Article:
Dallmeier-Tiessen, Suenje; Goerner, Bettina; Hyppoelae, Jenni; Igo-Kemenes, Peter; Kahn, Deborah; Lamber, Simon; Lengenfelder, Anja; Leonard, Chris; Mele, Salvatore; Nowicka, Malgorzata; Polydoratou, Panayiota; Ross, David; Ruiz-Perez, Sergio; Schimmer, Ralf; Swaisland, Mark; van der Stelt, Wim
The SOAP (Study of Open Access Publishing) project has analyzed the current supply and demand situation in the open access journal landscape. Starting from the Directory of Open Access Journals, several sources of data were considered, including journal websites and direct inquiries within the publishing industry to comprehensively map the present supply of online peer-reviewed OA journals. The demand for open access publishing is summarised, as assessed through a large-scale survey of researchers' opinions and attitudes. Some forty thousand answers were collected across disciplines and around the world, reflecting major support for the idea of open access, while highlighting drivers of and barriers to open access publishing.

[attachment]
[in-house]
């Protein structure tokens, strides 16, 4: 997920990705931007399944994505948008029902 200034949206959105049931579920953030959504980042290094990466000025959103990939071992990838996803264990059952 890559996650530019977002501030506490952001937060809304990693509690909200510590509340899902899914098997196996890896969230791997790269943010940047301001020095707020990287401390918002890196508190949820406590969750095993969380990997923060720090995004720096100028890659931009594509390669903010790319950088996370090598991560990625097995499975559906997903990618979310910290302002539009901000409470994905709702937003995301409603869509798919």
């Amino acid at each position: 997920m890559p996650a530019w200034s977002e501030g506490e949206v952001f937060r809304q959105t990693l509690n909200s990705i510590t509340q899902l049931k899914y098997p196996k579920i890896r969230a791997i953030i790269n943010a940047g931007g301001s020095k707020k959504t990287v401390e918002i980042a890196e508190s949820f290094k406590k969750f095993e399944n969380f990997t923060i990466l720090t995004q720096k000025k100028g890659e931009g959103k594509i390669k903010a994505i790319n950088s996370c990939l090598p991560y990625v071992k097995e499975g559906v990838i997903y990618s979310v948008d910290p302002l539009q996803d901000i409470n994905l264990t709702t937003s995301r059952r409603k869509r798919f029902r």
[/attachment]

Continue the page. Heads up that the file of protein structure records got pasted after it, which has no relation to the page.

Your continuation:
Full Text Available The number of open access journals and institutional repositories, as a product of open access movement has grown rapidly in recent years. Open access research articles remove the barriers in accessing scientific research results and accelerate the communication among the scientist worldwide. In many countries the number of institutional archives and open access journal are increasing. In this article, the recent developments in open access journals, institutional repositories and open courseware in Turkey are summarized and compared with some countries. A sample mandatory institutional repository policy document is given with some suggestion for establishing open access in Turkey.